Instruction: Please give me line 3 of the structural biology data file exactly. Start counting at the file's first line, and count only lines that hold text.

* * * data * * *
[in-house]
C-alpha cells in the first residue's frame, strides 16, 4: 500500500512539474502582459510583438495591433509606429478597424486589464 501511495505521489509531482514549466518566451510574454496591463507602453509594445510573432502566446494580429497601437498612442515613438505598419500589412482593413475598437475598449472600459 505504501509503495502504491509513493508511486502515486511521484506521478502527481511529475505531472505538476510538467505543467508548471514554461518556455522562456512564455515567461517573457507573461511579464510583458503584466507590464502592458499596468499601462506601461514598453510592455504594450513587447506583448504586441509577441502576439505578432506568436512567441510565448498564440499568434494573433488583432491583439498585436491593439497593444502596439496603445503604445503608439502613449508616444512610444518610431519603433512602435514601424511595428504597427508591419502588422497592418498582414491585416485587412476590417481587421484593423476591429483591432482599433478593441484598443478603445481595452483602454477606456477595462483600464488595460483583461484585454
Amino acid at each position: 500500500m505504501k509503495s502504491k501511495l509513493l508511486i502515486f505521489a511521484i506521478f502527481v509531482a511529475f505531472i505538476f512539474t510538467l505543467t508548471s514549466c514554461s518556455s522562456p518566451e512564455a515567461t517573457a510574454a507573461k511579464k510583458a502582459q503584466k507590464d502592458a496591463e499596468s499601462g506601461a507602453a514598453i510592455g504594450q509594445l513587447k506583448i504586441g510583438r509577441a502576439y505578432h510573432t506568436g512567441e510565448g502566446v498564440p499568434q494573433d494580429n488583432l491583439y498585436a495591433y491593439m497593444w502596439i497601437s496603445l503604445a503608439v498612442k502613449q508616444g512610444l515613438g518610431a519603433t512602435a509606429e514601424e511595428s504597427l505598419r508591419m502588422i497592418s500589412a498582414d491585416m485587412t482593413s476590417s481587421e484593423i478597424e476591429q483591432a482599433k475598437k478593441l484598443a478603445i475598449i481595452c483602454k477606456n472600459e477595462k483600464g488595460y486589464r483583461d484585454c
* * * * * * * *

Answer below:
Amino acid at each position: 500500500m505504501k509503495s502504491k501511495l509513493l508511486i502515486f505521489a511521484i506521478f502527481v509531482a511529475f505531472i505538476f512539474t510538467l505543467t508548471s514549466c514554461s518556455s522562456p518566451e512564455a515567461t517573457a510574454a507573461k511579464k510583458a502582459q503584466k507590464d502592458a496591463e499596468s499601462g506601461a507602453a514598453i510592455g504594450q509594445l513587447k506583448i504586441g510583438r509577441a502576439y505578432h510573432t506568436g512567441e510565448g502566446v498564440p499568434q494573433d494580429n488583432l491583439y498585436a495591433y491593439m497593444w502596439i497601437s496603445l503604445a503608439v498612442k502613449q508616444g512610444l515613438g518610431a519603433t512602435a509606429e514601424e511595428s504597427l505598419r508591419m502588422i497592418s500589412a498582414d491585416m485587412t482593413s476590417s481587421e484593423i478597424e476591429q483591432a482599433k475598437k478593441l484598443a478603445i475598449i481595452c483602454k477606456n472600459e477595462k483600464g488595460y486589464r483583461d484585454c